A “Yes”3 vote was presented as patriotic, responding to the needs of all the people in Northern Ireland, but such references were also intended to create a sense of public ownership, that the Agreement not only served everyone’s interests but that it would be the people making history. Third party “helpers” such as Clinton and Blair also spoke of a “unique opportunity” and “no alternative” in what mediators often refer to as the “train leaving the station” technique – either you are on it or you get left behind. This fit the opposing arrows logo of the “Yes” campaign, but these third parties also hinted at cost/benefit elements, namely economic incentives.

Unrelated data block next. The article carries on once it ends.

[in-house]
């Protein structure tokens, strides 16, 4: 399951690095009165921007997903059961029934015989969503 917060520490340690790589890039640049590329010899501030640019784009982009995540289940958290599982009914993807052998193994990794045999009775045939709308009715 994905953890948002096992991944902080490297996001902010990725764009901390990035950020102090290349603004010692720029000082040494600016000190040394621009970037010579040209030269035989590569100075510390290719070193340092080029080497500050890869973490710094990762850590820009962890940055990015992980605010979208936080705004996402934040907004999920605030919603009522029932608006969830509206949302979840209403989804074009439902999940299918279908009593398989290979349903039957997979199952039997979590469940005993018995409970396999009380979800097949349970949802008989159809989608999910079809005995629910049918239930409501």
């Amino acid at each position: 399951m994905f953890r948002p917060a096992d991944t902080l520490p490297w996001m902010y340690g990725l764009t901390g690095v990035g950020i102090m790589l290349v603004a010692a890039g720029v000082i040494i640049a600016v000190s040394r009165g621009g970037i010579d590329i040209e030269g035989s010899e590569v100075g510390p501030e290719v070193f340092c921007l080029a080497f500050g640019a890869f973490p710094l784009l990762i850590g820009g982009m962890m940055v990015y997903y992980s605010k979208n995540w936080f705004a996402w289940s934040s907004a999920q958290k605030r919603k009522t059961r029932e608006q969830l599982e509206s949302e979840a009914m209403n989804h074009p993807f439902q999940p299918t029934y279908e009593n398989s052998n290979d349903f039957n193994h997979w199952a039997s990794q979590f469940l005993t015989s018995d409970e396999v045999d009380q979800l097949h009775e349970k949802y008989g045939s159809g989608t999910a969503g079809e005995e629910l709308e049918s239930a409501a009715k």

The “Yes” campaign achieved a resounding victory in the May 1998 referendum: 71.12% “Yes,” including exit poll reports of over half of Unionists and 94-99% of Nationalists/Republicans voting in favor. Clearly some skeptical Catholics had been won over, but the real victory was the neutralization, even persuasion, of the expected spoilers from the ranks of the Protestants (Unionists/Loyalists). Although polls demonstrated positive effects after the Hume/Adams handshake, and opinion changes among youth following the U2 concert, it is difficult to draw a direct line between one particular aspect of the campaign or another. Leadership – including third party helpers’ – actions may have been critical, but the involvement of large numbers of grass roots activists, including former prisoners and victims as well as civil society groups, carried the carefully framed message to success. The fear of losing the relative security, that is, a return to the terrible time of the “Troubles,” gave way to a vote for a different, sustainable future through the peace agreement, as the Good Friday Agreement was presented.